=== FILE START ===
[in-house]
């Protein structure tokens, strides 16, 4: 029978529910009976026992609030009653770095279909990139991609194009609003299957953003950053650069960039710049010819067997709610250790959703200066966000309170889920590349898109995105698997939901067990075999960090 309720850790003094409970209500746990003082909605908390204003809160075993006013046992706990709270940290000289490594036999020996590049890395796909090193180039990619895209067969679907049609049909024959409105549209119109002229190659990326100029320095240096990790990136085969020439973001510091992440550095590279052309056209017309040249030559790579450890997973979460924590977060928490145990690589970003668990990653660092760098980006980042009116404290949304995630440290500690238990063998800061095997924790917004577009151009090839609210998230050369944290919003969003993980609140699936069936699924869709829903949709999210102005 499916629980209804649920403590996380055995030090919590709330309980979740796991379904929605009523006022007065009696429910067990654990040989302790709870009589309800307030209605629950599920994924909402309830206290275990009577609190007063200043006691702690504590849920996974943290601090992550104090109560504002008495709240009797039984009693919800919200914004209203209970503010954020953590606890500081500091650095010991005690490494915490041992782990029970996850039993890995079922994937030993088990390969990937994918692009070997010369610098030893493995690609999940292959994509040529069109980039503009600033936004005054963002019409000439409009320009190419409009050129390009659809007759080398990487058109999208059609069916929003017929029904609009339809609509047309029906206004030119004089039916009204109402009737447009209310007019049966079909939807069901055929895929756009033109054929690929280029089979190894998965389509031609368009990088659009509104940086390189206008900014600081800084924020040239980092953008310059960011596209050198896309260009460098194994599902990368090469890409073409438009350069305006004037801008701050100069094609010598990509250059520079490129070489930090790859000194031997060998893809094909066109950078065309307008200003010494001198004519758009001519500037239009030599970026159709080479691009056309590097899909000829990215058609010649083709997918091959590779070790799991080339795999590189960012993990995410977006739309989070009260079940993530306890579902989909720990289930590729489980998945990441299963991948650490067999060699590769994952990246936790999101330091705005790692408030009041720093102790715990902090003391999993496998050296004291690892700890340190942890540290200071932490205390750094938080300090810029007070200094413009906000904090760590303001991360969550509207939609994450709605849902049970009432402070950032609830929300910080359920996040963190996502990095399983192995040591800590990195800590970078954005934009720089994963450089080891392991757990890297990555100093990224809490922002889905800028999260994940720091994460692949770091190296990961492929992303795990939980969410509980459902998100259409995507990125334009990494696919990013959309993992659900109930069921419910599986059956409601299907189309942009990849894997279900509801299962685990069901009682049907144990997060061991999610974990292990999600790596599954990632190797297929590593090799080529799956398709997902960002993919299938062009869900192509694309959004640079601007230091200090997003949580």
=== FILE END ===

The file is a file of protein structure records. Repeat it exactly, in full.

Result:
[in-house]
């Protein structure tokens, strides 16, 4: 029978529910009976026992609030009653770095279909990139991609194009609003299957953003950053650069960039710049010819067997709610250790959703200066966000309170889920590349898109995105698997939901067990075999960090 309720850790003094409970209500746990003082909605908390204003809160075993006013046992706990709270940290000289490594036999020996590049890395796909090193180039990619895209067969679907049609049909024959409105549209119109002229190659990326100029320095240096990790990136085969020439973001510091992440550095590279052309056209017309040249030559790579450890997973979460924590977060928490145990690589970003668990990653660092760098980006980042009116404290949304995630440290500690238990063998800061095997924790917004577009151009090839609210998230050369944290919003969003993980609140699936069936699924869709829903949709999210102005 499916629980209804649920403590996380055995030090919590709330309980979740796991379904929605009523006022007065009696429910067990654990040989302790709870009589309800307030209605629950599920994924909402309830206290275990009577609190007063200043006691702690504590849920996974943290601090992550104090109560504002008495709240009797039984009693919800919200914004209203209970503010954020953590606890500081500091650095010991005690490494915490041992782990029970996850039993890995079922994937030993088990390969990937994918692009070997010369610098030893493995690609999940292959994509040529069109980039503009600033936004005054963002019409000439409009320009190419409009050129390009659809007759080398990487058109999208059609069916929003017929029904609009339809609509047309029906206004030119004089039916009204109402009737447009209310007019049966079909939807069901055929895929756009033109054929690929280029089979190894998965389509031609368009990088659009509104940086390189206008900014600081800084924020040239980092953008310059960011596209050198896309260009460098194994599902990368090469890409073409438009350069305006004037801008701050100069094609010598990509250059520079490129070489930090790859000194031997060998893809094909066109950078065309307008200003010494001198004519758009001519500037239009030599970026159709080479691009056309590097899909000829990215058609010649083709997918091959590779070790799991080339795999590189960012993990995410977006739309989070009260079940993530306890579902989909720990289930590729489980998945990441299963991948650490067999060699590769994952990246936790999101330091705005790692408030009041720093102790715990902090003391999993496998050296004291690892700890340190942890540290200071932490205390750094938080300090810029007070200094413009906000904090760590303001991360969550509207939609994450709605849902049970009432402070950032609830929300910080359920996040963190996502990095399983192995040591800590990195800590970078954005934009720089994963450089080891392991757990890297990555100093990224809490922002889905800028999260994940720091994460692949770091190296990961492929992303795990939980969410509980459902998100259409995507990125334009990494696919990013959309993992659900109930069921419910599986059956409601299907189309942009990849894997279900509801299962685990069901009682049907144990997060061991999610974990292990999600790596599954990632190797297929590593090799080529799956398709997902960002993919299938062009869900192509694309959004640079601007230091200090997003949580």